Findings on jurisdiction – The question before Justice Conway was whether the two Arbitrators were correct in concluding that they had jurisdiction over the disputes and that the prerequisites were not conditions precedent to arbitration. She concluded that they were correct and accepted their reasoning (paras. 30 to 37): “…I agree with [the Humber Arbitrator] that the steps constitute a ‘road map’ towards resolution and that they were intended to get the parties towards dispute resolution if they could not resolve the matter themselves. PCL’s interpretation would yield the opposite result.”

Further, the Arbitrators were not limited to making a determination of whether a “Defect” is a “Construction Defect”. Section 4.1(a)(ix) gave the arbitrator jurisdiction over disputes about the “nature or extent of PCL’s liability under the Warranties”, which showed that the parties clearly intended that the arbitrator would have the power to determine disputes over monetary issues.  Also, the DRP in the Milton FCA contained a provision that allowed the arbitrator broad power to “award any remedy or relief that a court of competent jurisdiction in Ontario court could grant”. There was no such express power in the Humber FCA, but Justice Conway found that it gave other broad powers to the arbitrator, so that this power could be implied, relying upon Desputeaux v. Éditions Chouette (1987) inc., 2003 SCC 17, [2003] 1 S.C.R. 178, at para. 35:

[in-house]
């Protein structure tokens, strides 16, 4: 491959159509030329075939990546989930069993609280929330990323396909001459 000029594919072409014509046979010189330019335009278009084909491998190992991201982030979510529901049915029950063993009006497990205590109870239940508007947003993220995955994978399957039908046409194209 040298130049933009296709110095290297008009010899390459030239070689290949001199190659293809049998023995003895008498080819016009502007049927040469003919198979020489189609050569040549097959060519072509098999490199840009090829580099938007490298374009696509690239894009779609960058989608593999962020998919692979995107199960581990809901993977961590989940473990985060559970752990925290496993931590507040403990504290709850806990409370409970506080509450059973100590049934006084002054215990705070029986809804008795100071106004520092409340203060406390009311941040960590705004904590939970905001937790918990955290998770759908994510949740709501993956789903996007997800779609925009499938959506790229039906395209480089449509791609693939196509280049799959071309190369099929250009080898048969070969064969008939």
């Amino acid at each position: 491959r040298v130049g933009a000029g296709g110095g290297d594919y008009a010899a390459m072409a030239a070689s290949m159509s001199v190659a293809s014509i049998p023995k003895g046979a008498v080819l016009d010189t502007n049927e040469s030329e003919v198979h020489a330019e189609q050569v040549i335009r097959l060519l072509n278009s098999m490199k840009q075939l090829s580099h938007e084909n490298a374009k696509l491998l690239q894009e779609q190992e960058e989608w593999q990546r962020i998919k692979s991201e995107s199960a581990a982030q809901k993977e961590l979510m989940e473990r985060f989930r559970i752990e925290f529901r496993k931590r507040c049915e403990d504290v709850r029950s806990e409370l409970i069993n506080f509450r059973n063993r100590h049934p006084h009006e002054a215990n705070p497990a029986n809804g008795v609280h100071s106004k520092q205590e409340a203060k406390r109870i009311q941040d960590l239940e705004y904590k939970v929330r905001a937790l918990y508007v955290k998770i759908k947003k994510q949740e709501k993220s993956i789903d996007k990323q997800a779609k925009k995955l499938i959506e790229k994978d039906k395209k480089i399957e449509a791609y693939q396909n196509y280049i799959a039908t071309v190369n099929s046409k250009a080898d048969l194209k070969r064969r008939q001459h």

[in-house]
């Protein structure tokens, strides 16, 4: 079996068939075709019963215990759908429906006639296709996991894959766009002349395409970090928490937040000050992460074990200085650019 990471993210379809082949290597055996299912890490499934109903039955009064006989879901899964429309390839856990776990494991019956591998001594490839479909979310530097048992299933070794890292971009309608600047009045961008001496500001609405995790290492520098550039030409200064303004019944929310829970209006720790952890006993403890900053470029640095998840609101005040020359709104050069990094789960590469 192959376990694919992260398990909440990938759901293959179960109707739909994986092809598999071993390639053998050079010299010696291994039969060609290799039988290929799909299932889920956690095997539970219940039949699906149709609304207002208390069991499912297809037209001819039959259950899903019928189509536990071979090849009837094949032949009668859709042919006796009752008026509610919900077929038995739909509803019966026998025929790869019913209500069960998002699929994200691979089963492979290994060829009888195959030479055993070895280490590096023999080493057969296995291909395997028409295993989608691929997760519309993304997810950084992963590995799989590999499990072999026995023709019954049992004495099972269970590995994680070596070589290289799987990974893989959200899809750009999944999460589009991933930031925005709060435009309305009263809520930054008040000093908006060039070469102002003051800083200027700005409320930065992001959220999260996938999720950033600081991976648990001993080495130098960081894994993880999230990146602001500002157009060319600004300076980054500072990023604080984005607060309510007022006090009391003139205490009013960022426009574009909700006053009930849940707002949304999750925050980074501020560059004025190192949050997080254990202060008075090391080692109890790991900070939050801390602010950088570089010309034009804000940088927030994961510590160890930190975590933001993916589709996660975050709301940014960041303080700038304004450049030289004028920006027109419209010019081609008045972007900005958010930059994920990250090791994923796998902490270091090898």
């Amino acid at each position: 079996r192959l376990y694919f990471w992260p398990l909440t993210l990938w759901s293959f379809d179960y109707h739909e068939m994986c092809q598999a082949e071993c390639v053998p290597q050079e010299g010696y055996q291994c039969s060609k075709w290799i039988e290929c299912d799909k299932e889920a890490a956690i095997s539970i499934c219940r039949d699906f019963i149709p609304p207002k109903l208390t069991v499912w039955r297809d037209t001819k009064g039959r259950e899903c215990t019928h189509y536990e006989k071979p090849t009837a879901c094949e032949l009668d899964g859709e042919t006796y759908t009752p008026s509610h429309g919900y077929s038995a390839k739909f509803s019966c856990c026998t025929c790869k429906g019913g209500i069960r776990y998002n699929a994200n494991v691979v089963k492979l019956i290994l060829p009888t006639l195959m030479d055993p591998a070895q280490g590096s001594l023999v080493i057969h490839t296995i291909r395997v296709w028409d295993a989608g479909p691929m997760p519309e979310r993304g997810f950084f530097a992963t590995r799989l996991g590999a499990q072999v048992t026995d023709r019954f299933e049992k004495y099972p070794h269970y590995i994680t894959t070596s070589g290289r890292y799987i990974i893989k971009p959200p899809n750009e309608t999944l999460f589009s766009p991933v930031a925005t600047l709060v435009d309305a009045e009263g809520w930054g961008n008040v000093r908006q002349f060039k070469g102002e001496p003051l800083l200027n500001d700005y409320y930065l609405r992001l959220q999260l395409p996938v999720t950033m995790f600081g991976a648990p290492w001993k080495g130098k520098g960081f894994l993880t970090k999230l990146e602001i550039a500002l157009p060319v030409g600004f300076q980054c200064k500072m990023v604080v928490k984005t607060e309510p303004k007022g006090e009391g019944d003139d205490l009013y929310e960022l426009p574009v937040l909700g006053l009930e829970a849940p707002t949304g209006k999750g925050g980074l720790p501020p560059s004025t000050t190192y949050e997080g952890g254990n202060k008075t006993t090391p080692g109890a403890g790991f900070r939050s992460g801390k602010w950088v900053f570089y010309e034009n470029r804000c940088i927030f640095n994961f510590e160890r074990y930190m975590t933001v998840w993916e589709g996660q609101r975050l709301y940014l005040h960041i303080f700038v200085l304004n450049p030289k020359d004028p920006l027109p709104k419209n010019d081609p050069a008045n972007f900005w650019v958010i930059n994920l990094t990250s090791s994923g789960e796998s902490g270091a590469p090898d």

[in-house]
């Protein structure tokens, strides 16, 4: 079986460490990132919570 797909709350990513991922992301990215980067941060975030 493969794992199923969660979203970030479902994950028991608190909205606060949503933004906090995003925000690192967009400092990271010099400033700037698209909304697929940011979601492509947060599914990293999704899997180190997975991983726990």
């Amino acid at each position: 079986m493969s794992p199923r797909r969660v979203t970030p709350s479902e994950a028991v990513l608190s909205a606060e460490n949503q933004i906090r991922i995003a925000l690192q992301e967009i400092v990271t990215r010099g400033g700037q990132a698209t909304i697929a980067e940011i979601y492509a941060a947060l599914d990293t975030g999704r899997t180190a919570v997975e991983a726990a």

“In order to understand the scope of the arbitrator’s mandate, a purely textual analysis of the communications between the parties is not sufficient. The arbitrator’s mandate must not be interpreted restrictively by limiting it to what is expressly set out in the arbitration agreement. The mandate also includes everything that is closely connected with that agreement, or, in other words, questions that have … “a connection with the question to be disposed of by the arbitrators with the dispute submitted to them”. [Emphasis Added]. [Citation Omitted].

Justice Conway also rejected other arguments made by Johnson, which she found to be inconsistent with the language of the DRP, when read as a whole.  She concluded that the two Arbitrators were correct in finding that their jurisdiction was not limited to a determination of whether a “Defect” was a “Construction Defect”. She dismissed PCL’s applications; the two Arbitrators had jurisdiction.

Johnson’s applications for “reconsideration” under s. 8(2)

Johnson’s applications sought a determination by the court of the scope of the parties’ rights under s. 4.1(a)(xiii) of the FCA, which allowed a party, “within 30 days of the arbitrator’s Determination of the Defect Dispute, to apply to a court of competent jurisdiction, to decide on the Defect Dispute”, which Johnson referred to as the “Reconsideration Right”.